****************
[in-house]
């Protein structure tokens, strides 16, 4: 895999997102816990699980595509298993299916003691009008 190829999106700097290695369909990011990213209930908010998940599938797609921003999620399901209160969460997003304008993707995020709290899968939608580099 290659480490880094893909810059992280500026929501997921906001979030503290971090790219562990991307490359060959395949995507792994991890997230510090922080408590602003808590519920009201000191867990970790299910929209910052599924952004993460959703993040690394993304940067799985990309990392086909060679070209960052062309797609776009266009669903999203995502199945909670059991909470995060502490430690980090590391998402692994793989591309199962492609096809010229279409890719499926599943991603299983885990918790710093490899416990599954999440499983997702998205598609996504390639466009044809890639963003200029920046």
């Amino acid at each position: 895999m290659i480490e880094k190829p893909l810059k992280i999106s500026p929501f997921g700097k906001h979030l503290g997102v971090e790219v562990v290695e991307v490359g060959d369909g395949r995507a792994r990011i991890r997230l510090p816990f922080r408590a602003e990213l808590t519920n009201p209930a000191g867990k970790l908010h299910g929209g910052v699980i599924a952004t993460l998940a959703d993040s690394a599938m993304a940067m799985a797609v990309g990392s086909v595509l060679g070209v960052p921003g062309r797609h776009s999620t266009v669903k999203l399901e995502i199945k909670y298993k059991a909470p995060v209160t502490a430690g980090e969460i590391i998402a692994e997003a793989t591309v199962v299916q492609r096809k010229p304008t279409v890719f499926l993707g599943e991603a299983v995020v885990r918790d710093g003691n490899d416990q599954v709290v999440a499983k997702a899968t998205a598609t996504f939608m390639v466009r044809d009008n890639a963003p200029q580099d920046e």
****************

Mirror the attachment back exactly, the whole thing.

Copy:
[in-house]
């Protein structure tokens, strides 16, 4: 895999997102816990699980595509298993299916003691009008 190829999106700097290695369909990011990213209930908010998940599938797609921003999620399901209160969460997003304008993707995020709290899968939608580099 290659480490880094893909810059992280500026929501997921906001979030503290971090790219562990991307490359060959395949995507792994991890997230510090922080408590602003808590519920009201000191867990970790299910929209910052599924952004993460959703993040690394993304940067799985990309990392086909060679070209960052062309797609776009266009669903999203995502199945909670059991909470995060502490430690980090590391998402692994793989591309199962492609096809010229279409890719499926599943991603299983885990918790710093490899416990599954999440499983997702998205598609996504390639466009044809890639963003200029920046």
């Amino acid at each position: 895999m290659i480490e880094k190829p893909l810059k992280i999106s500026p929501f997921g700097k906001h979030l503290g997102v971090e790219v562990v290695e991307v490359g060959d369909g395949r995507a792994r990011i991890r997230l510090p816990f922080r408590a602003e990213l808590t519920n009201p209930a000191g867990k970790l908010h299910g929209g910052v699980i599924a952004t993460l998940a959703d993040s690394a599938m993304a940067m799985a797609v990309g990392s086909v595509l060679g070209v960052p921003g062309r797609h776009s999620t266009v669903k999203l399901e995502i199945k909670y298993k059991a909470p995060v209160t502490a430690g980090e969460i590391i998402a692994e997003a793989t591309v199962v299916q492609r096809k010229p304008t279409v890719f499926l993707g599943e991603a299983v995020v885990r918790d710093g003691n490899d416990q599954v709290v999440a499983k997702a899968t998205a598609t996504f939608m390639v466009r044809d009008n890639a963003p200029q580099d920046e």